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FDs can guarantee returns; fixed maturity plans cannot

The longer the duration, the higher the risks in such closed-end products

My mutual fund (MF) account statement says that if I redeem units within one year from the date of purchase, there would be a deduction of 1%. What does this mean?


MFs are allowed to charge what is termed as an exit load on redemptions made from a fund. This is levied to discourage short-term redemptions from the fund, which could affect the fund manager’s ability to manage the fund’s portfolio. Usually such charges are based on the duration between the date of investing and the redemption. For equity funds, the typical exit load clause is, as you say, a charge of 1% of the redemption amount if the redemption happens within one year of the investment. What this means is that the redemption amount will be lessened by 1% before it is paid out.

For example, you invest 1 lakh in such an equity fund that it grows to 1.2 lakh in nine months. If you withdraw all the units from your investment at this time, this withdrawal will incur an exit load penalty of 1,200 (1% of 1.2 lakh). Please note that every installment of a systematic investment plan (SIP) is treated as a separate investment for the purpose of calculating whether and how much exit load is applicable.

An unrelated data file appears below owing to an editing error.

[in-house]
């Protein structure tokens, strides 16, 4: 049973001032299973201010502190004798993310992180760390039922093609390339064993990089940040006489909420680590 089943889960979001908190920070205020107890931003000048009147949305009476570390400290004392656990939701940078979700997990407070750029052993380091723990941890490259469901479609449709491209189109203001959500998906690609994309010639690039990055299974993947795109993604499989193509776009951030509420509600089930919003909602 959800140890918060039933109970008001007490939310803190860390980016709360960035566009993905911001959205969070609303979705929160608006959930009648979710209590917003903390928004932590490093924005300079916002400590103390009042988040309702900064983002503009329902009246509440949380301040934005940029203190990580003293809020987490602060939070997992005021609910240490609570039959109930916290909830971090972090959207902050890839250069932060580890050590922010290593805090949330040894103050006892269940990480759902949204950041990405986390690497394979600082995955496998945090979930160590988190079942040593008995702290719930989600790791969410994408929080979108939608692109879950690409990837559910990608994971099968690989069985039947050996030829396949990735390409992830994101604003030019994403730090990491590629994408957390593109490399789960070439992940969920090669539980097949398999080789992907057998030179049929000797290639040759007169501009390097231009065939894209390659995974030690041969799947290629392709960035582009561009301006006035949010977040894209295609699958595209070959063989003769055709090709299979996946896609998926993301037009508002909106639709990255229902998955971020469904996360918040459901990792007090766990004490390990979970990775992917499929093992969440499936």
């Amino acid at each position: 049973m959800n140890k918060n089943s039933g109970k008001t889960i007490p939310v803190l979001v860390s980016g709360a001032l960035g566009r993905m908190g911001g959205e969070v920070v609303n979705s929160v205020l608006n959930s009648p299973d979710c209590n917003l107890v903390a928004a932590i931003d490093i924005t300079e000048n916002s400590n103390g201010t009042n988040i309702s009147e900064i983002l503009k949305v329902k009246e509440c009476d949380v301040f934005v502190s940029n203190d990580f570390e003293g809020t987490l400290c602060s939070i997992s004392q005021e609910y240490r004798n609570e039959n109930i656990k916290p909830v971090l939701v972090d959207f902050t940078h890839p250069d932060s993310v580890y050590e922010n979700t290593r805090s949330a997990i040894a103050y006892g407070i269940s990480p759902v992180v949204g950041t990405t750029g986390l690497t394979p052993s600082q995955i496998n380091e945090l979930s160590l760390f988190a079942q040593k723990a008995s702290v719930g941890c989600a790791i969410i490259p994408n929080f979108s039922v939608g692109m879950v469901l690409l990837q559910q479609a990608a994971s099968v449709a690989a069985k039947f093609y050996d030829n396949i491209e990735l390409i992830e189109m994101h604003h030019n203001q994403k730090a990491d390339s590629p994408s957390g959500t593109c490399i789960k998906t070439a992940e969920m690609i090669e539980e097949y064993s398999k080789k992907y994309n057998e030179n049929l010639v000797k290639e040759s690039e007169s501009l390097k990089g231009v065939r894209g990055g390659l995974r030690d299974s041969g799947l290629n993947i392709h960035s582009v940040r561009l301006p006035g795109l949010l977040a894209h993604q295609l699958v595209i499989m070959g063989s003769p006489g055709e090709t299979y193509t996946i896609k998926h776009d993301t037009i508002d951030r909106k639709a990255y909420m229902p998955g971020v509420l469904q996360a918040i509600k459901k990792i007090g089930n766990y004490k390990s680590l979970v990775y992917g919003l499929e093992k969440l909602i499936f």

I would like to know how useful are closed-end debt schemes. I already have long running SIPs in equity funds and contributions to Public Provident Fund. I have recently started moving from fixed deposits (FDs) to debt funds.


Closed-end debt schemes, popularly known as fixed maturity plans (FMPs), are debt MF schemes that can be invested in only during their new fund offer period. These schemes carry a fixed term of investment (represented in number of days), and upon the end of this term, the proceeds (principal plus returns) will be automatically redeemed and deposited in the investor’s bank account. Since investors put money in these schemes for a fixed duration, they are often considered as MF equivalent of FDs. One point to note is that while FD products provide a guarantee of a certain percentage of return, FMPs are not allowed to do so. However, since FMPs take investors’ money and invest them in debt securities and hold these securities to maturity, one can mostly expect to get returns on par with the existing market interest rates at the time of investment.

Also, FMPs of more than a year’s duration provide indexation benefit. So, people in higher tax brackets can get better after-tax returns from FMPs than from FD products that do not provide such benefits.

While choosing an FMP, finding one with a duration that fits your investment need should be the first consideration. The longer the duration, the higher the risks in such closed-end products.

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